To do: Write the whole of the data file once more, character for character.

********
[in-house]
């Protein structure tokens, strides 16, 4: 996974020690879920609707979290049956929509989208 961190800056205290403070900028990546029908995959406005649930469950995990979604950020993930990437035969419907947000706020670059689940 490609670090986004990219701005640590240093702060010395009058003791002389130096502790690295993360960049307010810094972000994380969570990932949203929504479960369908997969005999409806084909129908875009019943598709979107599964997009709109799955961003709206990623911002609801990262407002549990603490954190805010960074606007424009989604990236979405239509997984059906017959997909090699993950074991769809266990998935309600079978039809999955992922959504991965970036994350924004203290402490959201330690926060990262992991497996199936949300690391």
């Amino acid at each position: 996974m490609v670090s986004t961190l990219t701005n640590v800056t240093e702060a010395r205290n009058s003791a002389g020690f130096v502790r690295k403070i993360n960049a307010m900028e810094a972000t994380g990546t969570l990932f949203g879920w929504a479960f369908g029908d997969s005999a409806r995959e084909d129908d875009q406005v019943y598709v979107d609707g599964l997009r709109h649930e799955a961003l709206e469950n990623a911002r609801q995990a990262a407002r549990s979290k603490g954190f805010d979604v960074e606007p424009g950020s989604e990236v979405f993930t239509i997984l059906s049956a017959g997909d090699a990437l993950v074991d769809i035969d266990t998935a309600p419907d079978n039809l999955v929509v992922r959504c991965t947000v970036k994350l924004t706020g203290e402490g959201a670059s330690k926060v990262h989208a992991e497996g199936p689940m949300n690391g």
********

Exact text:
[in-house]
């Protein structure tokens, strides 16, 4: 996974020690879920609707979290049956929509989208 961190800056205290403070900028990546029908995959406005649930469950995990979604950020993930990437035969419907947000706020670059689940 490609670090986004990219701005640590240093702060010395009058003791002389130096502790690295993360960049307010810094972000994380969570990932949203929504479960369908997969005999409806084909129908875009019943598709979107599964997009709109799955961003709206990623911002609801990262407002549990603490954190805010960074606007424009989604990236979405239509997984059906017959997909090699993950074991769809266990998935309600079978039809999955992922959504991965970036994350924004203290402490959201330690926060990262992991497996199936949300690391």
């Amino acid at each position: 996974m490609v670090s986004t961190l990219t701005n640590v800056t240093e702060a010395r205290n009058s003791a002389g020690f130096v502790r690295k403070i993360n960049a307010m900028e810094a972000t994380g990546t969570l990932f949203g879920w929504a479960f369908g029908d997969s005999a409806r995959e084909d129908d875009q406005v019943y598709v979107d609707g599964l997009r709109h649930e799955a961003l709206e469950n990623a911002r609801q995990a990262a407002r549990s979290k603490g954190f805010d979604v960074e606007p424009g950020s989604e990236v979405f993930t239509i997984l059906s049956a017959g997909d090699a990437l993950v074991d769809i035969d266990t998935a309600p419907d079978n039809l999955v929509v992922r959504c991965t947000v970036k994350l924004t706020g203290e402490g959201a670059s330690k926060v990262h989208a992991e497996g199936p689940m949300n690391g």